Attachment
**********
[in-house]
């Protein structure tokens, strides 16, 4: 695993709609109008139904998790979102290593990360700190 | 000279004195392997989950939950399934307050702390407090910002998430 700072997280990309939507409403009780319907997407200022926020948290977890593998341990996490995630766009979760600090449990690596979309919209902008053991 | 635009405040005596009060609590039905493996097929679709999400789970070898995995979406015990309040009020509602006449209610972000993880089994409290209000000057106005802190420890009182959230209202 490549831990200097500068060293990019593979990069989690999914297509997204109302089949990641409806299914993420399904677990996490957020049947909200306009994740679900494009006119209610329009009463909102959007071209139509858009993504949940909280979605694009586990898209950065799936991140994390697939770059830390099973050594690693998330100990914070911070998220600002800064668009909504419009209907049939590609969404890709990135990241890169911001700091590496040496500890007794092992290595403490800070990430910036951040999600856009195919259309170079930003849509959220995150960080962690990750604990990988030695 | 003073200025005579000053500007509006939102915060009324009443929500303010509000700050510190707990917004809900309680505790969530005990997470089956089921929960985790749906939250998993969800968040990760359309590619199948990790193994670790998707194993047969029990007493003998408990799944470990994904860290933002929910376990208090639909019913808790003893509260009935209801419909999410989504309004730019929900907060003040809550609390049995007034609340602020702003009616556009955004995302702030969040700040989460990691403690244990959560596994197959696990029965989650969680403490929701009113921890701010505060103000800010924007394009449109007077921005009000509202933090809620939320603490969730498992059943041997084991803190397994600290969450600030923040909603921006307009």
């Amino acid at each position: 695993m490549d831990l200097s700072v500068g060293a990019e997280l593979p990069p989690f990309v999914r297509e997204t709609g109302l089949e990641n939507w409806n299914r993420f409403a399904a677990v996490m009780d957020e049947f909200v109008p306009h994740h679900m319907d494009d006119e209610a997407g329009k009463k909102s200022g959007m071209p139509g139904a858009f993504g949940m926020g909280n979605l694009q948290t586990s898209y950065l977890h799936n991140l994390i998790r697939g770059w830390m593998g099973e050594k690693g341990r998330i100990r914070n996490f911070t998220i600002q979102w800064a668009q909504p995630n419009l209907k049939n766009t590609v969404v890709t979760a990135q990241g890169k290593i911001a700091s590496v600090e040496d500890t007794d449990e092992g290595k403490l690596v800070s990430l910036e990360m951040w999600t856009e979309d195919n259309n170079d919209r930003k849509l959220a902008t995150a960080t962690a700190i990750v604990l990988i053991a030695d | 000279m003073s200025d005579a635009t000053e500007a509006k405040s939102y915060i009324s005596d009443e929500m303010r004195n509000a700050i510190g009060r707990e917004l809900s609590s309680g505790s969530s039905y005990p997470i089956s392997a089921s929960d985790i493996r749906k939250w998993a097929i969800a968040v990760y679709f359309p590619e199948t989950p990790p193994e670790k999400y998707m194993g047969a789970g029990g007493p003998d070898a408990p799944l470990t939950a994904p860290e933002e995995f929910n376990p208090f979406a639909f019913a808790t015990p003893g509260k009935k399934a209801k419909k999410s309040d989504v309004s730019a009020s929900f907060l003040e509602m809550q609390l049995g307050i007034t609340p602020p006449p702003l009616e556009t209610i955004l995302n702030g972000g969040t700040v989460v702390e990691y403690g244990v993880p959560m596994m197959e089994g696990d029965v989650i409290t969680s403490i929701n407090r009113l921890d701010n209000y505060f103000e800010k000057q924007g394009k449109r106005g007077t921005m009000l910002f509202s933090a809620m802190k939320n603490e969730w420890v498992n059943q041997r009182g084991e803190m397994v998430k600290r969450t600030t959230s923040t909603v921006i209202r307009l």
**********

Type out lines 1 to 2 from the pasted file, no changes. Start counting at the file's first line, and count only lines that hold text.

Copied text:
[in-house]
């Protein structure tokens, strides 16, 4: 695993709609109008139904998790979102290593990360700190 | 000279004195392997989950939950399934307050702390407090910002998430 700072997280990309939507409403009780319907997407200022926020948290977890593998341990996490995630766009979760600090449990690596979309919209902008053991 | 635009405040005596009060609590039905493996097929679709999400789970070898995995979406015990309040009020509602006449209610972000993880089994409290209000000057106005802190420890009182959230209202 490549831990200097500068060293990019593979990069989690999914297509997204109302089949990641409806299914993420399904677990996490957020049947909200306009994740679900494009006119209610329009009463909102959007071209139509858009993504949940909280979605694009586990898209950065799936991140994390697939770059830390099973050594690693998330100990914070911070998220600002800064668009909504419009209907049939590609969404890709990135990241890169911001700091590496040496500890007794092992290595403490800070990430910036951040999600856009195919259309170079930003849509959220995150960080962690990750604990990988030695 | 003073200025005579000053500007509006939102915060009324009443929500303010509000700050510190707990917004809900309680505790969530005990997470089956089921929960985790749906939250998993969800968040990760359309590619199948990790193994670790998707194993047969029990007493003998408990799944470990994904860290933002929910376990208090639909019913808790003893509260009935209801419909999410989504309004730019929900907060003040809550609390049995007034609340602020702003009616556009955004995302702030969040700040989460990691403690244990959560596994197959696990029965989650969680403490929701009113921890701010505060103000800010924007394009449109007077921005009000509202933090809620939320603490969730498992059943041997084991803190397994600290969450600030923040909603921006307009």